Intriguing behaviour as crisis is averted

Most people were happy to think the US's political problems were short term.

So that's that. We won't have to waste any more time thinking about the fight over United States government funding until early January, or the US debt ceiling deadline until early February.

The first half of the summer is ours to watch Australia fail to retake the Ashes.

But pushing the relief aside, it was interesting to watch in the last few weeks how financial markets work their way through potential crises.

The different behaviours were all on display: the complicated web of rules, the local and foreign influence peddlers, the assumptions, bets and hedges that global traders were happy to make.

Reserve Bank and Treasury officials were busy reassuring us. They pointed out that if the US missed its debt ceiling deadline and began to default on its bond repayments, then it would have been only a technical default.

Why split the difference? Because the US government, which sits at the centre of the global financial system, would still be able to pay its debts. It's just that it would be unwilling to do so for the moment, which is a significant point. (One official said that if it were an actual default, then we should all be heading for the bunker.)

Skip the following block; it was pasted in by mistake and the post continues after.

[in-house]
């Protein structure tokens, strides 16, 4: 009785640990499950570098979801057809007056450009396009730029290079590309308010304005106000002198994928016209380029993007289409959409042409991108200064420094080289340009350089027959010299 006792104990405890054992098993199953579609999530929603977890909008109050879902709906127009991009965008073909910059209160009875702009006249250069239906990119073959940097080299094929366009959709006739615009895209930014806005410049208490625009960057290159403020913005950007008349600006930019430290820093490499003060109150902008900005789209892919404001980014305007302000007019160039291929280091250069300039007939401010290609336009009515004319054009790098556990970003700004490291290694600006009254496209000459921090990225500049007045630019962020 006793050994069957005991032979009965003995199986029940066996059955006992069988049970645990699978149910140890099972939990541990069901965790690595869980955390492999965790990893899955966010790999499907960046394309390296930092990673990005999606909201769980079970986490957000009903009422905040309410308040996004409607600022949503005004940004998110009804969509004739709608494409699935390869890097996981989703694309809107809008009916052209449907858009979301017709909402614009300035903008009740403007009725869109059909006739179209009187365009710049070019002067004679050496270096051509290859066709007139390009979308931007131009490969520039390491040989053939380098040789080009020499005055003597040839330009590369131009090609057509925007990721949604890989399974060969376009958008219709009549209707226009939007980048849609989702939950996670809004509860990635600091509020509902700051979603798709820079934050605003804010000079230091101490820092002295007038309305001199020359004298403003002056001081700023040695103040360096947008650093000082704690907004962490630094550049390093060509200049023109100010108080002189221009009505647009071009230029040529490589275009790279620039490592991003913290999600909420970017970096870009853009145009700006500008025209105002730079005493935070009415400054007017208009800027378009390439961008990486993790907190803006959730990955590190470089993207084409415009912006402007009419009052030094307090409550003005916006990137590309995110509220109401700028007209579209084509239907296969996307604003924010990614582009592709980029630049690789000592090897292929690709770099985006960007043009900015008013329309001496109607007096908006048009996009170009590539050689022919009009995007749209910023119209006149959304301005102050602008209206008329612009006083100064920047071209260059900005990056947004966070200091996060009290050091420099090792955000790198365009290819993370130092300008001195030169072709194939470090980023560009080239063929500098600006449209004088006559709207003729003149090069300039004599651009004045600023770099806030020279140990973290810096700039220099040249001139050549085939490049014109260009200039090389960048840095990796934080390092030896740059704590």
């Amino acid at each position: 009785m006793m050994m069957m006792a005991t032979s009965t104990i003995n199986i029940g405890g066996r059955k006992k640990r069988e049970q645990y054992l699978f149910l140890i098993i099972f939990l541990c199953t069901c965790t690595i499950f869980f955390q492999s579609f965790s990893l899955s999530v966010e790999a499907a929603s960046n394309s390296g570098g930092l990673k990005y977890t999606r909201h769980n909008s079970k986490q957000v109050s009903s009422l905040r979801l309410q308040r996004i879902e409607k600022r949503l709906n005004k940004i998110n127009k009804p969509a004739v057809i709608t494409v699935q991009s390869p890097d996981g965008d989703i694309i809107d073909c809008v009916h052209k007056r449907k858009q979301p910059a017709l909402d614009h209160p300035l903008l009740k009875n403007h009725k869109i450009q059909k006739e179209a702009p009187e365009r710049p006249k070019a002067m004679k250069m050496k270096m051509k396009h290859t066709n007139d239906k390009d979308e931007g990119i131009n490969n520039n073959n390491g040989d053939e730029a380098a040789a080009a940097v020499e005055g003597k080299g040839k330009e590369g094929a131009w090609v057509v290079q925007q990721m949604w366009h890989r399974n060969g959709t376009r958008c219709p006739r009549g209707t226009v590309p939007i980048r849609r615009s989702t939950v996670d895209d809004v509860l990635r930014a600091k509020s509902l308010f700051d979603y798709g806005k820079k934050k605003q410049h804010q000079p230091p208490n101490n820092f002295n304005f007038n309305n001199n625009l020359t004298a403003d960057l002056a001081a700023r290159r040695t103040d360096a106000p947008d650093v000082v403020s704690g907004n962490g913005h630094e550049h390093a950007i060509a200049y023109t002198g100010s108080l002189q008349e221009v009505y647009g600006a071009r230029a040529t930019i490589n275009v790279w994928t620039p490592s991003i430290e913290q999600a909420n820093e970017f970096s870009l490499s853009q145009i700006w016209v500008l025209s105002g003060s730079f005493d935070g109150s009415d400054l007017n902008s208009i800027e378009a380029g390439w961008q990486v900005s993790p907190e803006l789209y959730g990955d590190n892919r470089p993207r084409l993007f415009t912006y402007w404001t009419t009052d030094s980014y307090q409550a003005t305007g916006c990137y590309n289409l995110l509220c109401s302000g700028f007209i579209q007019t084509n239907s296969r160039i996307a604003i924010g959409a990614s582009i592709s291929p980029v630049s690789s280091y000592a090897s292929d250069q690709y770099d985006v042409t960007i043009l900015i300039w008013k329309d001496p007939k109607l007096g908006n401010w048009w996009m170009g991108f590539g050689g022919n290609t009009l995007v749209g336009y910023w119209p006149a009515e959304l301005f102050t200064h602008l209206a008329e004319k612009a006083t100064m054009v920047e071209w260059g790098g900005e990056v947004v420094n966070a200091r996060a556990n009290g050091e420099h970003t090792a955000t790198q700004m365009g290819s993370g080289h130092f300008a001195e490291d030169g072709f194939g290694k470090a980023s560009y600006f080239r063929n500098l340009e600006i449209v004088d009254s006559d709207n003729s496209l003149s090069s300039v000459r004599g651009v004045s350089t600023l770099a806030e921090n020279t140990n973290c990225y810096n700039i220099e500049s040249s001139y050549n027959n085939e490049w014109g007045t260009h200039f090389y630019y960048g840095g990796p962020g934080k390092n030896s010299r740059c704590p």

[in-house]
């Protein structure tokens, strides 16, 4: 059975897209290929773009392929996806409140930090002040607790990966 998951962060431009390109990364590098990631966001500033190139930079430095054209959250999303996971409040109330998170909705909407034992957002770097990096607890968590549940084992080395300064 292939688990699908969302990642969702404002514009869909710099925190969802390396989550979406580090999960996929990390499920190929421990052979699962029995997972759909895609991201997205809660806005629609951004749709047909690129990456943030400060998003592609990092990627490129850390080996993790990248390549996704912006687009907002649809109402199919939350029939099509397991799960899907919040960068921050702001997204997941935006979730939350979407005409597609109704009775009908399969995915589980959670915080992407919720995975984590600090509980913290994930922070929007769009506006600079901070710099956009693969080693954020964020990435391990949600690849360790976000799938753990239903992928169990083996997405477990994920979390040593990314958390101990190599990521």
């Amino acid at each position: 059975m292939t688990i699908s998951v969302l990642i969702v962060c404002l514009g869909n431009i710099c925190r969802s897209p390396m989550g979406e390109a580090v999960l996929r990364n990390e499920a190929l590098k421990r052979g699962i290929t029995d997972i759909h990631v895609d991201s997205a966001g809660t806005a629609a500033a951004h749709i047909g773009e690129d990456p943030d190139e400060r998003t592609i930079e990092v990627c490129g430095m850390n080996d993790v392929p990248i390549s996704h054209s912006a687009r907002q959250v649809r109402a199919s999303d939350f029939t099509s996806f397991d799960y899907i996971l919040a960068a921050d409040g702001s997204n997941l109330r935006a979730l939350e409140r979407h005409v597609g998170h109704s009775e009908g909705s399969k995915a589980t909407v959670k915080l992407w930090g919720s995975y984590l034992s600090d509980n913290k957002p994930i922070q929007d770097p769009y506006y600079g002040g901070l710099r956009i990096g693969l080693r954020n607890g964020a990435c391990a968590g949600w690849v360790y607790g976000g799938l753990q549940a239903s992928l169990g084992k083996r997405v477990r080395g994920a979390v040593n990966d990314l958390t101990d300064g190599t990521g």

Traders seemed happy with that explanation and assuming that the worst wasn't going to happen. Investors agreed, and remained relatively sanguine.

The Australian Securities Exchange, which had been running stress tests to prepare for a shock of volatility, noted the day before the debt ceiling deadline that its volatility index was sitting at just 14.7 points, more than 32 per cent lower than in June, standing nowhere near the global financial crisis peak of 66.72.

So the equity market was showing that most people were happy to think the US's political problems were only short term, and that the US government would soon return to its money-printing ways.

And that's exactly what happened.

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